Arboreal locomotion is the locomotion of animals in trees. In habitats in which trees are present, animals have evolved to move in them. Some anima...
Congregatory animals tend to gather in large numbers in specific areas as breeding colonies, for feeding, or for resting.
Oviparous animals are female animals that lay their eggs, with little or no other embryonic development within the mother. This is the reproductive...
Zoochory animals are those that can disperse plant seeds in several ways. Seeds can be transported on the outside of vertebrate animals (mostly mam...
Altricial animals are those species whose newly hatched or born young are relatively immobile. They lack hair or down, are not able to obtain food ...
A territory is a sociographical area that which an animal consistently defends against the conspecific competition (or, occasionally, against anima...
Monogamy is a form of relationship in which both the male and the female has only one partner. This pair may cohabitate in an area or territory for...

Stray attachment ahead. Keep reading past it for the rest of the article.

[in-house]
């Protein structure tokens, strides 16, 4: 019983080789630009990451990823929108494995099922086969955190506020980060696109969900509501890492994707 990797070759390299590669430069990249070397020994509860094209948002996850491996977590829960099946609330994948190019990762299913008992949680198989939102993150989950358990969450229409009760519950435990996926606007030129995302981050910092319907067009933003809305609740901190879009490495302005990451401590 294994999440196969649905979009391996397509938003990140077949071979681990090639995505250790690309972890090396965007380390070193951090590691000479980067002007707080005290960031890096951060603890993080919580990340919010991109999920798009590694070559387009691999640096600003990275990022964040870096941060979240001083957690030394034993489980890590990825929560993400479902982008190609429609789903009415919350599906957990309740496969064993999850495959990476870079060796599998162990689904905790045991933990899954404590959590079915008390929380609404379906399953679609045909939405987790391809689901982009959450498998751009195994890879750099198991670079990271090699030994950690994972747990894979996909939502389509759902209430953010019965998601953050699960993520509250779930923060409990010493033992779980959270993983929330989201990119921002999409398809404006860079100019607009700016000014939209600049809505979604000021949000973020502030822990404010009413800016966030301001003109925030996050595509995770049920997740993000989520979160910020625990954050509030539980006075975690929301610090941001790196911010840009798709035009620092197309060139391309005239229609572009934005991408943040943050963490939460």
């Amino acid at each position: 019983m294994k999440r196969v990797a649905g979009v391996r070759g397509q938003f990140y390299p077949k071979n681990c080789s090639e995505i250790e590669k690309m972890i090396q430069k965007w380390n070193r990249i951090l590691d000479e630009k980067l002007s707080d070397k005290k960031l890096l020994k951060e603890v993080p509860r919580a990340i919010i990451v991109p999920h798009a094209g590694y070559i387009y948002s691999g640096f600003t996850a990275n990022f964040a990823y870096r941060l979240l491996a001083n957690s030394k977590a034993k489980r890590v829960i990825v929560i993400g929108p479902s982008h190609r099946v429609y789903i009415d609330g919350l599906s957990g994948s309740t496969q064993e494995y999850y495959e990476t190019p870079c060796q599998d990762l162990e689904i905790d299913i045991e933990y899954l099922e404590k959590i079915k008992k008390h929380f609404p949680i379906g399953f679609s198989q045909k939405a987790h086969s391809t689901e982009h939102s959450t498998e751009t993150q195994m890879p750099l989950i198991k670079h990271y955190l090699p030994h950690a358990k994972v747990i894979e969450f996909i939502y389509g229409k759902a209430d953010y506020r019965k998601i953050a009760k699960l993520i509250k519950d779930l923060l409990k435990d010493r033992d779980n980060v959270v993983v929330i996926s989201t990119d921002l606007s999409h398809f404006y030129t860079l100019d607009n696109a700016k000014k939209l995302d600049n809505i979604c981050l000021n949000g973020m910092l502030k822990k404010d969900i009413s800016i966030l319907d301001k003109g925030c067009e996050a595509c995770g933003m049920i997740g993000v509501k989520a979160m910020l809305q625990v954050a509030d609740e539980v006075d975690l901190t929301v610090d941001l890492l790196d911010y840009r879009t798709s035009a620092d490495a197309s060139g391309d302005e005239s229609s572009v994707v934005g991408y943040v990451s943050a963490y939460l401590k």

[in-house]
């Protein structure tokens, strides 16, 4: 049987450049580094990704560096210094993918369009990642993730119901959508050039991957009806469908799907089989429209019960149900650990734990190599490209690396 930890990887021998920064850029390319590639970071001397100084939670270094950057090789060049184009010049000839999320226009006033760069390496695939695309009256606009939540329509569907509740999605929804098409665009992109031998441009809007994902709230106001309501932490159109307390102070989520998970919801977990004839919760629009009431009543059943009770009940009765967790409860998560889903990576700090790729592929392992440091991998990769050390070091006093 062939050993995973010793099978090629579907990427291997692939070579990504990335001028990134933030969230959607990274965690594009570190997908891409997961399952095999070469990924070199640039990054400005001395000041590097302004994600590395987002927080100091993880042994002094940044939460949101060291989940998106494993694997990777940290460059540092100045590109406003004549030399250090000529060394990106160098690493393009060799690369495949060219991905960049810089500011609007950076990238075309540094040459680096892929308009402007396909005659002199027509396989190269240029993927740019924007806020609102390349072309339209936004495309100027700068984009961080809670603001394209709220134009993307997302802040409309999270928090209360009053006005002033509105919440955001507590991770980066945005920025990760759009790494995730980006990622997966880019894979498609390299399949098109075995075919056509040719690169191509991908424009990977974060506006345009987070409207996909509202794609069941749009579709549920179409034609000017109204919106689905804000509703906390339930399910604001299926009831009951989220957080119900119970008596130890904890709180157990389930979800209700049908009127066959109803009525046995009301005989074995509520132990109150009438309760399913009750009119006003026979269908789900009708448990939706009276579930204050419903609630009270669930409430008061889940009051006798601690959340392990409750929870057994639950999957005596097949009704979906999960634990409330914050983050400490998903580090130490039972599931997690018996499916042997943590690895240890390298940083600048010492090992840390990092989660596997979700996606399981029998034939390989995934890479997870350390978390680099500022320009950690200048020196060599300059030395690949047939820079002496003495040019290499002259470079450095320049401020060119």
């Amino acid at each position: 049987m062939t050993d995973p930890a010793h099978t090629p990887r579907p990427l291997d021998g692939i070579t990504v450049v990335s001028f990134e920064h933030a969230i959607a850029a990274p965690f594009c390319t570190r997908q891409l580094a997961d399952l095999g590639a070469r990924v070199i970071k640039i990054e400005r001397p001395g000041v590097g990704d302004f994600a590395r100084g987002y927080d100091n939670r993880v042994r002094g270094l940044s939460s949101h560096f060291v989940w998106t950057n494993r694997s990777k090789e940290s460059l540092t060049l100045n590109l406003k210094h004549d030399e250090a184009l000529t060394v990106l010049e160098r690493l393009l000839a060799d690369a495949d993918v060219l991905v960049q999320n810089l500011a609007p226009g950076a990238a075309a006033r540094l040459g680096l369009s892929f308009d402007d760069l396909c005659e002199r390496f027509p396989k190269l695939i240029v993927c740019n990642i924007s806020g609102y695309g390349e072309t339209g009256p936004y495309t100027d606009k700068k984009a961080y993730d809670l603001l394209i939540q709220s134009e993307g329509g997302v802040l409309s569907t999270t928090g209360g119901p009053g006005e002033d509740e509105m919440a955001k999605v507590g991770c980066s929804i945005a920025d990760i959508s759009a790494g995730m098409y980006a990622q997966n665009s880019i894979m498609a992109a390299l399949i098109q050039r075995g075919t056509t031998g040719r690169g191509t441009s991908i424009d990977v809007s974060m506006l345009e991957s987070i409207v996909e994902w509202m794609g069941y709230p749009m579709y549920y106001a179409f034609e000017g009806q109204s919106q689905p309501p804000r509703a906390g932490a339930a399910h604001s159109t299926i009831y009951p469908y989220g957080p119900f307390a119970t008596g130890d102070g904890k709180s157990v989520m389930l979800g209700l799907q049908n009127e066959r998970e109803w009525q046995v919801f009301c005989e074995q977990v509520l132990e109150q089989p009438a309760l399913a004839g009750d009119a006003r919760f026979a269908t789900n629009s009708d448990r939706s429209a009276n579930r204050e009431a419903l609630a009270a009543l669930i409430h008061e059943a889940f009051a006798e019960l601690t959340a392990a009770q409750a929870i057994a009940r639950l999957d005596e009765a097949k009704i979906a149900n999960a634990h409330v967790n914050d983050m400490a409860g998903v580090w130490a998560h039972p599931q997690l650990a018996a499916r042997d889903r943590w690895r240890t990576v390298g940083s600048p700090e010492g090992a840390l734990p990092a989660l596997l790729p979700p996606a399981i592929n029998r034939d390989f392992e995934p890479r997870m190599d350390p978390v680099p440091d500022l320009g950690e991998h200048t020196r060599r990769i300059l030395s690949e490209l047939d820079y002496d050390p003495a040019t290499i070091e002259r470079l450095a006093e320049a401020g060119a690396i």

Flocking birds are those that tend to gather to forage or travel collectively. Avian flocks are typically associated with migration. Flocking also ...
NoNot a migrant
Animals that do not make seasonal movements and stay in their native home ranges all year round are called not migrants or residents.
The Lear's macaw is a large, beautiful blue parrot that has a long tail. Napoleon's nephew, Lucien Bonaparte, first described them in 1858, from an illustration by Edward Lear, the well-known British nonsense poet. However, this macaw stayed elusive in the wild and was only accepted in 1978 as a distinct species when finally naturalist Helmut Sick located the wild population. Its head, neck, and underparts are greenish-blue, while the rest of its body is violet/indigo. It has bare skin around its eyes, and the base of its lower beak is pale yellow.